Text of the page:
RESIGNATION OF TOWN OFFICER. —The resignation of Mr John Mitchell, town officer of Cellardyke, will no doubt be heard with deep regret by his many friends and acquaintances. Mr Mitchell has held the post of town officer for the long period of 22 years, during which time he has been a familiar figure to all who had occasion to meet him, privately or officially. Always cheery and having a greeting for all, John wag universally liked and respected. For a long number of years he led a seafaring life, having been nearly twenty years on Messrs Currie’s boats in the Leith and Hamburg trade He sailed on the ” Forth,” the old paddle steamer engaged in the Anstruther and Leith trade, and afterwards on the “new” screw steamers on the same line of sailings. The Anstruther and Leith steamers claimed his services for nearly 20 years, and he also acted as their porter on shore, for a long time collecting the money due to the steamship company, in which capacity he was well known along the mast from Elie to Crail. He commenced his duties as town officer 22 years ago under the late Provost Watson, who only held office for a fortnight after Mr Mitchell’s-appointment. During these 22 years, he has served under no less than five Provosts, via., Provosts Watson, Skinner, Martin, Thomson, and Black, the former three having long since joined the great majority. John has, in his official capacity, attended no less than 789 funerals, including those of several local personages. Between 50 and 60 marriage suppers have been held in the Hall during his term of office, and for soirees, well—” he couldna say, there’s been that mony, it wisna easy mindin’ them a’.” John never got anything but praise for his services, and he never heard anyone say anything against him. All who know him will heartily concur in this and wish him and his worthy spouse quiet and comfort in their well-earned retirement.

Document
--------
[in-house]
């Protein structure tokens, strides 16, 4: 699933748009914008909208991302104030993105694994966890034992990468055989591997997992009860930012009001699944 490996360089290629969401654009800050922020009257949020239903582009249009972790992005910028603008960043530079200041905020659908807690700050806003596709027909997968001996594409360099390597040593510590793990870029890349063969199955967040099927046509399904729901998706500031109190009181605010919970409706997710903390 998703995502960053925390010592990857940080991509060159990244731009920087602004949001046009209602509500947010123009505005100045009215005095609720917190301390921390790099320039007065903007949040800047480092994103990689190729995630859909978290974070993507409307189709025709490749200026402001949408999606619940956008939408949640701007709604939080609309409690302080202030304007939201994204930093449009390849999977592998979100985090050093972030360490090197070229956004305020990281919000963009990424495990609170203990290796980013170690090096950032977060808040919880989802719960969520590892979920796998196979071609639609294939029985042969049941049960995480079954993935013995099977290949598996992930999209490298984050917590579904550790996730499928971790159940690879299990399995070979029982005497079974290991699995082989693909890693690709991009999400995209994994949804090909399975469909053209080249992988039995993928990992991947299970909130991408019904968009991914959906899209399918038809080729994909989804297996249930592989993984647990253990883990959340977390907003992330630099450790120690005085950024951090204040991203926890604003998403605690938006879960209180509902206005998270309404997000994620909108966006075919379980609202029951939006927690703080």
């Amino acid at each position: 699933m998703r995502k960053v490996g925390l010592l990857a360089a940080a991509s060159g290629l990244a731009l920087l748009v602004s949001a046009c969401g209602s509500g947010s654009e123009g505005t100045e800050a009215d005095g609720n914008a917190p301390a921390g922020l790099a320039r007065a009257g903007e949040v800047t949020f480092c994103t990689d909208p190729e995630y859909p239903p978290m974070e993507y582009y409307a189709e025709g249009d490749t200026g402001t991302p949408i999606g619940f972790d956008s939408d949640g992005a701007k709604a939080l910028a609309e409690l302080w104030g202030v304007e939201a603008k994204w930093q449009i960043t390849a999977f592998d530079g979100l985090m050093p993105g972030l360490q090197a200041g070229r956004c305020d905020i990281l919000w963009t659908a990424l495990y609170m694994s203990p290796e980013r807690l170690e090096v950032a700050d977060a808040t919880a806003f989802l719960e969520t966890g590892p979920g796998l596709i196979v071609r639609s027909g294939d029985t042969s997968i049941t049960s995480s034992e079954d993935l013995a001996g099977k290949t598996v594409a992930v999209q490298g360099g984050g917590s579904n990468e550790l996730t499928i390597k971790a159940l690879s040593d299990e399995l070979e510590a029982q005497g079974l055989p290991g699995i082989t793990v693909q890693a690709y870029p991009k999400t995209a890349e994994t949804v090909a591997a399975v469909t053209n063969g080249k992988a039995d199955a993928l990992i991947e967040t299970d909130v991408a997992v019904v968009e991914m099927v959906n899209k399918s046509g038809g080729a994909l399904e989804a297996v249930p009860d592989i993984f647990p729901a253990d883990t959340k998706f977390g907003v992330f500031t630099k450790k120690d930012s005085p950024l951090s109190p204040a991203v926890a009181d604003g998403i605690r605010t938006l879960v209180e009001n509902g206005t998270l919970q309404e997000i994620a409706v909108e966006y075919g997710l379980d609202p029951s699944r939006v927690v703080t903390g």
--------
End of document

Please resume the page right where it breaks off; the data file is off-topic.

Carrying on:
After the appearance of the Anstruther and Cellardyke Gospel Temperance Band at the recent opening of the Williamson Memorial Fountain in Shore Steet, the Committee of the union decided to approach Mr Archibald Williamson and solicit a subscription in aid of the funds of the Bind. Their appeal has met with a ready response, as on Monday, the secretary received a letter from Mr Williamson, enclosing a cheque for two guineas.
Skipper M, Gardner’s Bravery.—We have been favoured with a look at the watch presented to Skipper Martin Gardiner for his brave action in going to the rescue of the crew belonging to the St Monans boat Puritan while at Lerwick on July. The watch and guard is an exceedingly handsome specimen of the watchmaker’s craft, bearing the skipper’s initials in cleverly embossed work on the front, while under the cover the following inscription is to be seen: — “Presented by the Fish Trade to Martin Gardiner, mater of the SS. Vanguard 111 for bravery in rescuing the crew of the boat Puritan, wrecked on Green Holm, Lerwick. 19th July 1909.” The chain is also a handsome one, and has a masonic pendant attached.